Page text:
Dear Everyone, Blackface Is Not OK

Nowadays, the term blackface keeps cropping up into the news cycle, be it in the form of ‘snatched’ makeup looks being misinterpreted or celebrities and major fashion labels releasing ‘questionable’ products.

#ICYMI: Blackface is an incredibly sensitive topic which stems from a seriously hurtful history of racism. It was mainly used by entertainment industries in western countries to caricature and stereotype black people.

It dates back to 1893 at New York’s minstrel show, where white actors would mimic and make fun of black slaves on southern plantations. So you get why the black society would get so enraged whenever lighter skinned people misappropriate this look and call it art or pass it off as a joke. Because it did, in fact, started off as a joke which went way too far.

Then, there’s blackamoor art which objectifies African people and reduce them to the size of their lips and complexion shade. Sadly, although it may be done in the name of art — some elites keep Blackamoor collections as a sign of status and power, if not to showcase their wealth. Kinda like collecting slaves, but in the form of artworks, figurines or jewellery pieces.

Blackamoor art is basically the blackface of European art and it is still a thriving industry, with the United States as their #1 importer. In fact, if you search “Blackamoor” online, you’ll find countless listings on eBay, Etsy and elsewhere.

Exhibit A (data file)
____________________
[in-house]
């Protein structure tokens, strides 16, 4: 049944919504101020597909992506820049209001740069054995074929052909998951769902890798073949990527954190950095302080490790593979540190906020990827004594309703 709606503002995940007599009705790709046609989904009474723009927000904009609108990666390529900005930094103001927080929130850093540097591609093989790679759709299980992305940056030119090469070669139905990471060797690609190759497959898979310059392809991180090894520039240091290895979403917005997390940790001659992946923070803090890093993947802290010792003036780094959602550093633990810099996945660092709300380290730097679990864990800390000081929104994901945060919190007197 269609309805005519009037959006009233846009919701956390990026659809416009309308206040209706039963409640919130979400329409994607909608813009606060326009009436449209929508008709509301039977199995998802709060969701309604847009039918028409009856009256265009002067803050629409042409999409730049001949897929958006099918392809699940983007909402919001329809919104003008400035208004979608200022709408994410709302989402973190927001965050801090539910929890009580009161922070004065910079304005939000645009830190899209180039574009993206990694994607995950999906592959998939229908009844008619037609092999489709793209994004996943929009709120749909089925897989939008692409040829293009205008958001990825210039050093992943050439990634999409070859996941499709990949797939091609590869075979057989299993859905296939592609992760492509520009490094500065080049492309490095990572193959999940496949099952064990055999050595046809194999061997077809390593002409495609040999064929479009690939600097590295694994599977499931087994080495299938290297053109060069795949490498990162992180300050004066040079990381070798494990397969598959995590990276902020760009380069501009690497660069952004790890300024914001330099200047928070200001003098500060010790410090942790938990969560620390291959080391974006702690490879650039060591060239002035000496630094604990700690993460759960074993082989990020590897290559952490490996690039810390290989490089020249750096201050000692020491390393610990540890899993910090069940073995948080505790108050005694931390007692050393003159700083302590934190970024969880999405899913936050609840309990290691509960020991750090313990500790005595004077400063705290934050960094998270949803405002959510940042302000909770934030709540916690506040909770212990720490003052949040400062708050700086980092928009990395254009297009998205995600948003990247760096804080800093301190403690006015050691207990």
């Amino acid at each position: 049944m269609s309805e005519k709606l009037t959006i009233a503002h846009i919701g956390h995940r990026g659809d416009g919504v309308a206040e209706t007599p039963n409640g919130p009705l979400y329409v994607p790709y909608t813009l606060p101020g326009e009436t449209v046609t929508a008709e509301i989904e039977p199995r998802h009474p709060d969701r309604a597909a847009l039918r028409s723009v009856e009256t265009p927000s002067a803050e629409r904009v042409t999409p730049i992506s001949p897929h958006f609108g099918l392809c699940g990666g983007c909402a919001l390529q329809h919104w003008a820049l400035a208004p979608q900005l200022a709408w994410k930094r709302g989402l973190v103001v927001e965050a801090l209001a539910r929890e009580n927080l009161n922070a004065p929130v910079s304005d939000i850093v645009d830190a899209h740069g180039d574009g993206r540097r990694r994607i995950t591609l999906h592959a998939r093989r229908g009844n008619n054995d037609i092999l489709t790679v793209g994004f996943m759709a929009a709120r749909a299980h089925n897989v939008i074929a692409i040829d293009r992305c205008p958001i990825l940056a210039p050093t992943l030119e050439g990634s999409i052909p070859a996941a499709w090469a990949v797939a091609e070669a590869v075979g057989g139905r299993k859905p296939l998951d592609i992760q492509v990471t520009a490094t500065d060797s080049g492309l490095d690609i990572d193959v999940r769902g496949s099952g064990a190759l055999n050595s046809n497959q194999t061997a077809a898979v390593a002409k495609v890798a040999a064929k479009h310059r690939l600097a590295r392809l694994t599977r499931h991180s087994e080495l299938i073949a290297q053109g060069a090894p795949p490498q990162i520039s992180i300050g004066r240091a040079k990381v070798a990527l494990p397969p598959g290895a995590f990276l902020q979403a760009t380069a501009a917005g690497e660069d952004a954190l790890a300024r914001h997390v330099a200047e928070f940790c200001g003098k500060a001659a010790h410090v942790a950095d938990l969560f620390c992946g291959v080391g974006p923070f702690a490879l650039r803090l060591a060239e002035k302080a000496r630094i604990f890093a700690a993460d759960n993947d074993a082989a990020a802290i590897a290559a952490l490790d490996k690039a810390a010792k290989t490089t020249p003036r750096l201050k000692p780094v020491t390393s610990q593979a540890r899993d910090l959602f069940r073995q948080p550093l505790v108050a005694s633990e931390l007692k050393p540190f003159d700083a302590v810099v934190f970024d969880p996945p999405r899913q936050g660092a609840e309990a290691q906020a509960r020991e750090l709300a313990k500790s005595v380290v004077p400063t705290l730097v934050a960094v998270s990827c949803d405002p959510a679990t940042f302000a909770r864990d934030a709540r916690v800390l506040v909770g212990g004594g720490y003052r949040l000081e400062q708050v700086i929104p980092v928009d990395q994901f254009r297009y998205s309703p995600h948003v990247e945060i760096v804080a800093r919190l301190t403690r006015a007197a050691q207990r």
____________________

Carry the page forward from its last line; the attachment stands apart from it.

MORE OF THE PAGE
Just last week, an Asian makeup artist went viral on social media after posting her transformation beauty tutorial on Tik Tok. In the video, she used a foundation shade which is probably five times darker than her original skin tone and people were not happy with the results.

One user commented, “She put on dark makeup that punched up her, uh, lacking features then put on decidedly not straight hair. This is exploitation.” While another user expressed his disappointment, “Everybody want to be black but don’t want the treatment that comes with it..”

On another note, Black History Month is celebrated between 1st to 28th February, so you’d think that people would actually be more sensitive towards things that could spark outrage among the black community. Unfortunately, the fashion industry still need time to get cultured because there were a lot of blackface representations found in the latest collections of high-end brands.

Katy Perry was recently forced to pull a selection of shoes that some called blackface, a week after Gucci released a black jumper that stretched up to cover the person’s mouth. Meanwhile, Prada featured a toy-chain which resembles blackamoor art.

One user commented, “I guess during Black History Month, they wanted to remind us of the history of black people in America. SMH.”

Remember when Astro did a parody on Yuna’s song with Usher and featured the male host (who is supposed to represent Usher) in blackface? Not cool. And the worst part is, when the singer released this statement below, some netizens quickly defended the parody by saying that Yuna is being too sensitive and that she should take a chill pill.

Rude, guys.

The fact is, we live in a global village today, whether we realize it or not. So even if there are massive, global movements like the diversity movement and other ‘woke’ movements around — if we’re not willing to take the initiative to educate ourselves with what’s right and what’s not, then how can we change this mindset?